Even with mammoth climate aid payments from the West, India’s CO2 emissions will likely treble by 2030. Moreover, there is absolutely no commitment, or for that matter likelihood, that there will be any drop in those emissions after 2030.
BERLIN: India said on Thursday that it would increase the share of clean energy in its total energy mix by as much as 40%, by the target year of 2030.
While submitting its 38-page ‘climate action plan’ to a UN body in Bonn, Germany, India added that it would fight climate change by taking the energy efficiency route and by substantially reducing its ’emission intensity’, which is measured by the amount of carbon emissions per unit of GDP.
“India’s goal is to reduce overall emission intensity and improve energy efficiency of its economy over time and at the same time protecting the vulnerable sectors of economy and segments of our society.”
The ‘Climate Action Plan’ of individual countries is called the ‘Intended Nationally Determined Contribution’ (INDC), in climate-change negotiation parlance. India met the ‘informal’ deadline of October 1, for submission of its INDC.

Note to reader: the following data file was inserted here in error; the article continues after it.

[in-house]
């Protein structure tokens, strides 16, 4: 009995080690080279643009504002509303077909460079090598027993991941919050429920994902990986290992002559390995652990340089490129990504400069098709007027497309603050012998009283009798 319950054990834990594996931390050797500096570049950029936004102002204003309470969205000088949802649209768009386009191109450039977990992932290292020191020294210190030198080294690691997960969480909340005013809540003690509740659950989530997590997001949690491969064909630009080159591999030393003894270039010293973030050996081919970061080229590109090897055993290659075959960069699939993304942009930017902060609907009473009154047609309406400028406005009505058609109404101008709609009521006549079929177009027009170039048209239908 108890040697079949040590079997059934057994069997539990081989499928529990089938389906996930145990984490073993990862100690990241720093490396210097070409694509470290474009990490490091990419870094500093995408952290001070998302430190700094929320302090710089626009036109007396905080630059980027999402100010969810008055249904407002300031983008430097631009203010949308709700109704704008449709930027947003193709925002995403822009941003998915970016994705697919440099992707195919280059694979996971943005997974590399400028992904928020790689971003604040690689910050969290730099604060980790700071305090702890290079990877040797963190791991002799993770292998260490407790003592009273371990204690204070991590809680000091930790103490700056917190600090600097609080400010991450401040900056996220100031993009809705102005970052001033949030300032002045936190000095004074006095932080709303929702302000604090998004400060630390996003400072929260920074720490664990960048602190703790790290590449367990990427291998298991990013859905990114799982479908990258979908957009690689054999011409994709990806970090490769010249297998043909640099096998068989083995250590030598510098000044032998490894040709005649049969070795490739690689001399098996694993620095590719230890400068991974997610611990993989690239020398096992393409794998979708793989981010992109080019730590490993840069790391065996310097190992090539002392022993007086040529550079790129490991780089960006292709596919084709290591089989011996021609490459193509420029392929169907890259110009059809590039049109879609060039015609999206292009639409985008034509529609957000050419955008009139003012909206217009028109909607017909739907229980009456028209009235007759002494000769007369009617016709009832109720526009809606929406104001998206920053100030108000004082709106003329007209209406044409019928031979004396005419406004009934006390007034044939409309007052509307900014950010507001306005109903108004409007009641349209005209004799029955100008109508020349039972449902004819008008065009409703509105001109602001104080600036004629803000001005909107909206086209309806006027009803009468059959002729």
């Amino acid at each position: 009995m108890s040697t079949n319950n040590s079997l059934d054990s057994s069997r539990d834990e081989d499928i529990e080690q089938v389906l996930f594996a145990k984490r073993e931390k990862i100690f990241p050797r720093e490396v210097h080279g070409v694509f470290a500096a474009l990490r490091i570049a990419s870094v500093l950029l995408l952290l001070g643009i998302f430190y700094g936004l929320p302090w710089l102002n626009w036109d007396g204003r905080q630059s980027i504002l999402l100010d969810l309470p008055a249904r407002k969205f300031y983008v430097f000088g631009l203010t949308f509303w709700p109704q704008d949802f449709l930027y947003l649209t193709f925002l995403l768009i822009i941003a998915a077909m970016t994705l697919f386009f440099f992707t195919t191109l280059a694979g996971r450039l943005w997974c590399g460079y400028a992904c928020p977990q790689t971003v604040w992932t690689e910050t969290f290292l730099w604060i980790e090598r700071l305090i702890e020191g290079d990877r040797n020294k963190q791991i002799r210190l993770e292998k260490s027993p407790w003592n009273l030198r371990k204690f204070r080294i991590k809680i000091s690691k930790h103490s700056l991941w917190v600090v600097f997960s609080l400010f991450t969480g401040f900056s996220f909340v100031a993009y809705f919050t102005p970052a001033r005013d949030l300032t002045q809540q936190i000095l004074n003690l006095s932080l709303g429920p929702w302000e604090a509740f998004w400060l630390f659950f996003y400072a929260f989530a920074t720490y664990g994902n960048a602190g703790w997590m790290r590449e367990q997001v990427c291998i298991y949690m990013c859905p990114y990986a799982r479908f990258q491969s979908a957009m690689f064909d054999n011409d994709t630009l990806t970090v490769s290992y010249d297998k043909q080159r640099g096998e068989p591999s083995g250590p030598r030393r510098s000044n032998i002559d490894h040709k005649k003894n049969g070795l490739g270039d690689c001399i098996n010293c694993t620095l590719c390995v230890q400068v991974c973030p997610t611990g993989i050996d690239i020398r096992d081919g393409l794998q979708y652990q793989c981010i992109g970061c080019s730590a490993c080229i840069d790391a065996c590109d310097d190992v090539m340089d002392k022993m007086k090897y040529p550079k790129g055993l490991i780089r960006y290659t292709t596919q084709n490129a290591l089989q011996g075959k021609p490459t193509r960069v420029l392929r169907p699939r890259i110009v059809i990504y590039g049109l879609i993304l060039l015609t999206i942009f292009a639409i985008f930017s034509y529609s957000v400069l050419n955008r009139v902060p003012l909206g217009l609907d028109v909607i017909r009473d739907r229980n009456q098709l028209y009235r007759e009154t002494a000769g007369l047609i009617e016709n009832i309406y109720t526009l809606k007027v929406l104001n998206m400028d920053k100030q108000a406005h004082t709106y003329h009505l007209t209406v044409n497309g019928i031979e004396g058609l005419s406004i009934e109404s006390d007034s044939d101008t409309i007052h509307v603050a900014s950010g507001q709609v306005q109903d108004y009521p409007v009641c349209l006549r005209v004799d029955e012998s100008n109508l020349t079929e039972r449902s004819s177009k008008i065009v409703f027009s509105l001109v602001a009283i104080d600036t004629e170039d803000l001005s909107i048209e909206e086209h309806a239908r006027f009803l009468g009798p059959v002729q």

What does this all mean, when we take away the smoke and the mirrors. The following points stand out:
* No actual CO2 target has been set.
* Although the talk is of “increase the share of clean energy in its total energy mix by as much as 40%”, when you get down to the small print, as we will shortly, the commitment is only to 40% of capacity, and not generation. As we know, renewables give very poor utilisation, so the amount generated will be much, much less than 40%.
* Also, this 40% is not of its total energy mix, as reported, but only of electricity mix.
* Commitment is given about reducing carbon intensity of GDP, but nearly half of this has already been achieved since 2005. As we have seen with China, maturing economies tend to grow away from energy intensive industries.
I have analysed below the actual plan, which is linked in the Times article under India’s Intended Nationally Determined Contribution.